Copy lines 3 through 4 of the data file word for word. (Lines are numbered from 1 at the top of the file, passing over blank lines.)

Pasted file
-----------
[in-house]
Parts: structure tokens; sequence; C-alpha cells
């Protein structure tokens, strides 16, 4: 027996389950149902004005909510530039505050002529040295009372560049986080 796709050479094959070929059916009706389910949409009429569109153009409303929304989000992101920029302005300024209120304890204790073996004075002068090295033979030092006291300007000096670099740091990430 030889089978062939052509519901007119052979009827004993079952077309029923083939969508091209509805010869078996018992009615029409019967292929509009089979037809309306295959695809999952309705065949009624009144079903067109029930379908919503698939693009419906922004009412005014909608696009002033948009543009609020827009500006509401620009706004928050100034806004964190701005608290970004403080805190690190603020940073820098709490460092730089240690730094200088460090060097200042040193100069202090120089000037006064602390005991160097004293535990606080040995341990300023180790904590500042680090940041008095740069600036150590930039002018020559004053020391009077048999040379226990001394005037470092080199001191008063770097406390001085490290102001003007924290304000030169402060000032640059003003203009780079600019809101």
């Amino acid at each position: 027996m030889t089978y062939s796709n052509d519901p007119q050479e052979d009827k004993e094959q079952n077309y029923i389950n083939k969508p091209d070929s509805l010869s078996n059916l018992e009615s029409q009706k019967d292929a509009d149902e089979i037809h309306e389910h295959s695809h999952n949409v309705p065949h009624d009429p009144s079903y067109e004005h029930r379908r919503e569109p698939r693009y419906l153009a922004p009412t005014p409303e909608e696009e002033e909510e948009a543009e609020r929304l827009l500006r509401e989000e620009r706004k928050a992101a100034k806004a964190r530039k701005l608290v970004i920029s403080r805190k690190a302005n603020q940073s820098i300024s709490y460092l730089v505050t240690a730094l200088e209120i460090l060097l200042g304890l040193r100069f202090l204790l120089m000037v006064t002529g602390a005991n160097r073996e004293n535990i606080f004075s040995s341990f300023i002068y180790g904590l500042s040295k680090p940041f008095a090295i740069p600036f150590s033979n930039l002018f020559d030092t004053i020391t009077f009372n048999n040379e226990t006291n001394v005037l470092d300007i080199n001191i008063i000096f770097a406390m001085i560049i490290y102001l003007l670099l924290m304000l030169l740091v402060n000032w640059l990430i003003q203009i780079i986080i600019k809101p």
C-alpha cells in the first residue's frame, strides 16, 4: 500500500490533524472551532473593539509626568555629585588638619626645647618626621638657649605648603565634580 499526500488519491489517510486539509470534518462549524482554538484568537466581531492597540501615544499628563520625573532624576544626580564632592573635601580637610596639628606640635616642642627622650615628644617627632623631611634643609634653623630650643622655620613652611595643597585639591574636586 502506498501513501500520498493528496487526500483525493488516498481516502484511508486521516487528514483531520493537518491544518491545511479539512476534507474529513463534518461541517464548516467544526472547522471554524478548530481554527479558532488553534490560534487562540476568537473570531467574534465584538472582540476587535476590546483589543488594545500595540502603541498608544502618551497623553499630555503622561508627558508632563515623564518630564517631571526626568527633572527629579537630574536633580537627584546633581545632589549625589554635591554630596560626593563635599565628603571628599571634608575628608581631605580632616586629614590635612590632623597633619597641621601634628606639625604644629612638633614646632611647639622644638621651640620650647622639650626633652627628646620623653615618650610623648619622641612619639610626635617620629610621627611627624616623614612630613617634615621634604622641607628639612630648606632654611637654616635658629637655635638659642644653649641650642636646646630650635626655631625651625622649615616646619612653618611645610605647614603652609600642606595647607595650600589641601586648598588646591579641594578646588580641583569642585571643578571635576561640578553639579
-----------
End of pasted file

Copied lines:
């Protein structure tokens, strides 16, 4: 027996389950149902004005909510530039505050002529040295009372560049986080 796709050479094959070929059916009706389910949409009429569109153009409303929304989000992101920029302005300024209120304890204790073996004075002068090295033979030092006291300007000096670099740091990430 030889089978062939052509519901007119052979009827004993079952077309029923083939969508091209509805010869078996018992009615029409019967292929509009089979037809309306295959695809999952309705065949009624009144079903067109029930379908919503698939693009419906922004009412005014909608696009002033948009543009609020827009500006509401620009706004928050100034806004964190701005608290970004403080805190690190603020940073820098709490460092730089240690730094200088460090060097200042040193100069202090120089000037006064602390005991160097004293535990606080040995341990300023180790904590500042680090940041008095740069600036150590930039002018020559004053020391009077048999040379226990001394005037470092080199001191008063770097406390001085490290102001003007924290304000030169402060000032640059003003203009780079600019809101």
């Amino acid at each position: 027996m030889t089978y062939s796709n052509d519901p007119q050479e052979d009827k004993e094959q079952n077309y029923i389950n083939k969508p091209d070929s509805l010869s078996n059916l018992e009615s029409q009706k019967d292929a509009d149902e089979i037809h309306e389910h295959s695809h999952n949409v309705p065949h009624d009429p009144s079903y067109e004005h029930r379908r919503e569109p698939r693009y419906l153009a922004p009412t005014p409303e909608e696009e002033e909510e948009a543009e609020r929304l827009l500006r509401e989000e620009r706004k928050a992101a100034k806004a964190r530039k701005l608290v970004i920029s403080r805190k690190a302005n603020q940073s820098i300024s709490y460092l730089v505050t240690a730094l200088e209120i460090l060097l200042g304890l040193r100069f202090l204790l120089m000037v006064t002529g602390a005991n160097r073996e004293n535990i606080f004075s040995s341990f300023i002068y180790g904590l500042s040295k680090p940041f008095a090295i740069p600036f150590s033979n930039l002018f020559d030092t004053i020391t009077f009372n048999n040379e226990t006291n001394v005037l470092d300007i080199n001191i008063i000096f770097a406390m001085i560049i490290y102001l003007l670099l924290m304000l030169l740091v402060n000032w640059l990430i003003q203009i780079i986080i600019k809101p």